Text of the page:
Wednesday, January 11, 2012

Changing the mindset - part 1 / 4 - Classic approach

There are a lot of materials how to model Aggregates and Entities in Domain Driven Design. There are also a lot of materials how to manage your Event Stores, when you are applying Command Query Responsibility Segregation with Event Sourcing. And definitely there are a lot of materials how to combine those ideas together.

However, I cannot find any articles about the way that developer’s mindset (and his code) is being changed when he tries to leave the Anemic Domain approach and goes into the deep with all the concepts mentioned above.

So let’s take a closer look at it. I will provide an example and try to depict how my mindset was changed when I was adding new things to my code. I will use a very simple domain and model it in the easiest possible way, so as not to obscure the picture.

This is the first article out of four that I will write in the nearest future, so stay tuned.

One can debate if my approach to modeling the domain is the best, but for this series, I think, is good enough. ;)

The example domain

Let’s think for a moment about very simplified domain for a football match. For you guys – on the other side of the ocean – it's... ...still a football match (it's not a soccer - deal with it!). ;)

We have two teams that will play the match. We don’t know the date of the match at the moment of defining it, but we know which teams will play against each other. We can later setup the match date, but it can be done only until the match is finished. We can once finish the match with a score, but it cannot be finished before its start.

The end user wants to see the match: team names that play, match date if is set, match finish date and score if match was finished.

How would You start to model this domain? 

Stop here for a moment and imagine you are the person which is about to do this.

Before you continue reading, try to answer those simple questions below. Try to catch your first thoughts and then, compare them with my approach.
  1. How would you start? 
  2. What would be the first thing that you model out? 
  3. How would it be related to the database? 
  4. How would you model user actions that can be taken?
  5. Would you even care about it when modeling the domain?
You can take a piece of paper and sketch your solution before proceeding. Just for practice. ;)

The Anemic Model

The first thing that comes to mind for experienced developer - who doesn’t know how fancy things can be ;) – is to create Anemic Entities mapped with Hibernate and a Service for managing them. It can be something like this:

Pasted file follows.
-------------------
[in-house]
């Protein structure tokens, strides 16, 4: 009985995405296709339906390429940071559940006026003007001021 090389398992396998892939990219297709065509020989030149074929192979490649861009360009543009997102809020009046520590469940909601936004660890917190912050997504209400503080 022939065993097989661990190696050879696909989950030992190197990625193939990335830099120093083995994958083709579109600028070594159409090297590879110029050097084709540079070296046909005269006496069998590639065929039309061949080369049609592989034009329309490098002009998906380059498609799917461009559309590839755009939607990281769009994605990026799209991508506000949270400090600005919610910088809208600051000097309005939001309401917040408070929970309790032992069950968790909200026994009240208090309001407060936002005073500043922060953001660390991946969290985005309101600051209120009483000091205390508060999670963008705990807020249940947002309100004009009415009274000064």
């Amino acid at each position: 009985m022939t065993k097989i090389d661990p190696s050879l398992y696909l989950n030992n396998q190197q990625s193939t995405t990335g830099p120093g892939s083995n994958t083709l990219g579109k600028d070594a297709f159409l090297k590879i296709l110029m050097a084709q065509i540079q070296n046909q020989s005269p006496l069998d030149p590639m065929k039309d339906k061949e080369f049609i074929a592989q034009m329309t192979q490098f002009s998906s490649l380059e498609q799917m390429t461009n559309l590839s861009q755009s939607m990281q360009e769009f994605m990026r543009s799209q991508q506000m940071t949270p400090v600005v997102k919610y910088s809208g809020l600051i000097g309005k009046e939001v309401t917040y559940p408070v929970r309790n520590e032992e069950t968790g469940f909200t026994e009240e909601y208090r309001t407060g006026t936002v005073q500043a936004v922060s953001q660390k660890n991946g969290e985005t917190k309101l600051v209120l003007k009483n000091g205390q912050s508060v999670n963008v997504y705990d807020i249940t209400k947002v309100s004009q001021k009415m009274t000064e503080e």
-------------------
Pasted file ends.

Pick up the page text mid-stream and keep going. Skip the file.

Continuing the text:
public class Team {
  private String name;

  // getters + setters

public class Score {
  private int homeGoals;

  private int awayGoals;

  // getters + setters

public class Match {
  private UUID id;

  @Column(updatable=false, insertable=false)
  private String homeTeamId;

  private Team homeTeam;

  @Column(updatable=false, insertable=false)
  private String awayTeamId;

  private Team awayTeam;

  private Date matchDate;

  private Date finishDate;

  private Score score;

  // getters + setters

public interface MatchService {
  void createMatch(UUID matchId, String homeTeamId, String awayTeamId);

  void setupMatchDate(UUID matchId, Date matchDate)
    throws MatchAlreadyFinishedException;

  void finishMatchWithScore(
    UUID matchId, int homeGoals, int awayGoals, Date finishDate)
    throws MatchFinishedBeforeStartException, MatchAlreadyFinishedExcepion;

As we can see, we have quite normal, classic Anemic Entities with private fields and public setters/getters. They are ruled by the MatchService and we can pray that nobody else will modify their fields from other places in the system...

We have even some @ManyToOne annotations that join our Matches with Teams.

We also have probably some Unit Tests for the Service that will check if correct fields are set during service method calls, and if exceptions are thrown correctly. It’s far less likely, that we will have Unit Tests checking if fields that we don’t want to set, are actually not set during those invocations, but who would care… Right? ;)

It still works

As you can imagine, this approach can work perfectly fine. There are A LOT of services modeled in this manner and they are profitable.

However, I think that after some time, without changing the mindset, the code above can be modified so many times, that it will become simply unreadable. The service implementation can have even thousands of lines. There is so much implicity inside, that in a moment there can be no one, who will understand the model.

In upcoming posts I will try to change this code, step by step, to make it more explicit and more maintainable.

So how about your model? Is it similar?

Changing the mindset series:
  1. Changing the mindset - part 1 / 4 - Classic approach
  2. Changing the mindset - part 2 / 4 - Modeling the Domain
  3. Changing the mindset - part 3 / 4 - Segregation of Responsibility
  4. Changing the mindset - part 4 / 4 - Subtle difference

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